This week’s prompt was kindly provided by T.J. Paris:

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And this is my story:

Refuge

Sure-footed as a cat, Edana led the villagers up the craggy slope, the pale glow from her lantern their only light in the darkness. Homesteads smouldered across the valley below, the legacy of ravaging armies bound for the citadel. And once the sun coloured the eastern skies, the slaughter would continue.

But the chieftain’s daughter had vowed to keep her people safe…

Screened by a rockfall, the entrance to her secret cave beckoned. Tielenth had promised to withdraw to the maze of tunnels behind and would only appear if she called. Whilst he was Edana’s protector, her people would flee from his terrible presence. For Tielenth was the Lord of Fire and could scour them from the Earth with his fiery breath.

Edana drew comfort in knowing that, should she ask, the great dragon would not hesitate in taking flight and annihilating the savage foe.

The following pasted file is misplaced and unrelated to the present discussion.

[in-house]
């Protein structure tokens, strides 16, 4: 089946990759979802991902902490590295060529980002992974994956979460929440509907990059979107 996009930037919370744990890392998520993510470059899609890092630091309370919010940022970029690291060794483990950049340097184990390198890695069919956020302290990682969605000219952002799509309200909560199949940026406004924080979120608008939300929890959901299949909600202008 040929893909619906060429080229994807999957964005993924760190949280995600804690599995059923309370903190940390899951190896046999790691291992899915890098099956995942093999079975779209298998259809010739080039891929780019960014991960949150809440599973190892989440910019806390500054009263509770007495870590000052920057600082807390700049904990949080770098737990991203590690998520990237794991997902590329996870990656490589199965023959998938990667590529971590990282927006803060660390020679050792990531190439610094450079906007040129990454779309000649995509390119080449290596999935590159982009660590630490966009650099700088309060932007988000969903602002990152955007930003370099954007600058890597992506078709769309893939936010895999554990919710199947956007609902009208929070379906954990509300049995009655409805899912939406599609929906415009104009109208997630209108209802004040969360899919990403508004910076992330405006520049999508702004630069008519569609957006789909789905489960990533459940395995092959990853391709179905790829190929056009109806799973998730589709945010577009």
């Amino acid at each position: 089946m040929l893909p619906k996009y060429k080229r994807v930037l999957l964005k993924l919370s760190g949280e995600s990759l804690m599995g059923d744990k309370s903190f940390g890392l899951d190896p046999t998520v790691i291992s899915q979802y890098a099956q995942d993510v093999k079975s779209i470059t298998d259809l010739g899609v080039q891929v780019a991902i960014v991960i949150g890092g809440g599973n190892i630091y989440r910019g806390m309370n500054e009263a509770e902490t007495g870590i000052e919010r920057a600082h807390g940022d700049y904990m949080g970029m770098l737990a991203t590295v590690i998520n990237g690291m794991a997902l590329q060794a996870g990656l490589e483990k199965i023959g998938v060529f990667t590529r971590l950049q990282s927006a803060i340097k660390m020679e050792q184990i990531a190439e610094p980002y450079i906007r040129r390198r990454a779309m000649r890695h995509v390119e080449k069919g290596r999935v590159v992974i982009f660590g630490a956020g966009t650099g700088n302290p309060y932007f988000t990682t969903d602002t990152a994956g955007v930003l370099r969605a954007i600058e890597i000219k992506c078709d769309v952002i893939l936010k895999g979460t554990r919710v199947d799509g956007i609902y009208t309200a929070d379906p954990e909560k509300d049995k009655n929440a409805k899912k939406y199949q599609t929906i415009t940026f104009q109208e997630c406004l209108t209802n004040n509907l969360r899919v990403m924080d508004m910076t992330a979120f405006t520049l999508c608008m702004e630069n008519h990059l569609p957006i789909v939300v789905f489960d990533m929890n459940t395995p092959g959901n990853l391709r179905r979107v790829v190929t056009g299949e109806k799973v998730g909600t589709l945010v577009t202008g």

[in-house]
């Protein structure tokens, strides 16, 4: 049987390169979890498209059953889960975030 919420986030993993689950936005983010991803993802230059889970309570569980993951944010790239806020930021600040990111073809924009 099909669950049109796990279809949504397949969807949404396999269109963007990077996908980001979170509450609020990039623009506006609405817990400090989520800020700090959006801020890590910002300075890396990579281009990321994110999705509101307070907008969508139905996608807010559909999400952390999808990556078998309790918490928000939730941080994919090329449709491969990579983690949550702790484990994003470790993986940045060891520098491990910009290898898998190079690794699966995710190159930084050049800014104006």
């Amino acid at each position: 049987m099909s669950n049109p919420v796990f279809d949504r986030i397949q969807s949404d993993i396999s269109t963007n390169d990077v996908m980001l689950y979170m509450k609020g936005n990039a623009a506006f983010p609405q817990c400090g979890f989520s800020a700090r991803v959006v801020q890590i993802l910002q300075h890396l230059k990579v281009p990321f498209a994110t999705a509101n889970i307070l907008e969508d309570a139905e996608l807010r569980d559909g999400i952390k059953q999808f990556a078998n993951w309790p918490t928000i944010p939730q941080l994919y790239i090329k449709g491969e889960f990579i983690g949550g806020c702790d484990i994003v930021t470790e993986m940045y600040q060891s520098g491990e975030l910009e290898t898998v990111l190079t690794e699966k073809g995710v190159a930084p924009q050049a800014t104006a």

As she entered the cave the draught from the swishing tail as it vanished into the tunnels extinguished the tiny lantern flame.

It would be a long, dark night.

*

Word Count: 174

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A Really Good Listener – Flash Fiction for Aspiring Writers

Flash Fiction for for Aspiring Writers is a writing challenge hosted by Priceless Joy. It asks us to write a piece of fiction from the photo prompt provided in around 100-150 words – give or take 25 words. It encourages us to comment, constructively, on other entries, so supporting each other’s writing. If you’d like to join in with this challenge, follow the above link to see what to do. The challenge runs from Tuesday to Tuesday every week.

This is the prompt, kindly provided by my daughter, Louise, at thestorytellersabode:

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And this is my story:

A Really Good Listener

‘You know, Stanley, it’s no fun living with a man who takes me for granted and never listens to a word I say. He’s really selfish, when I think about it.’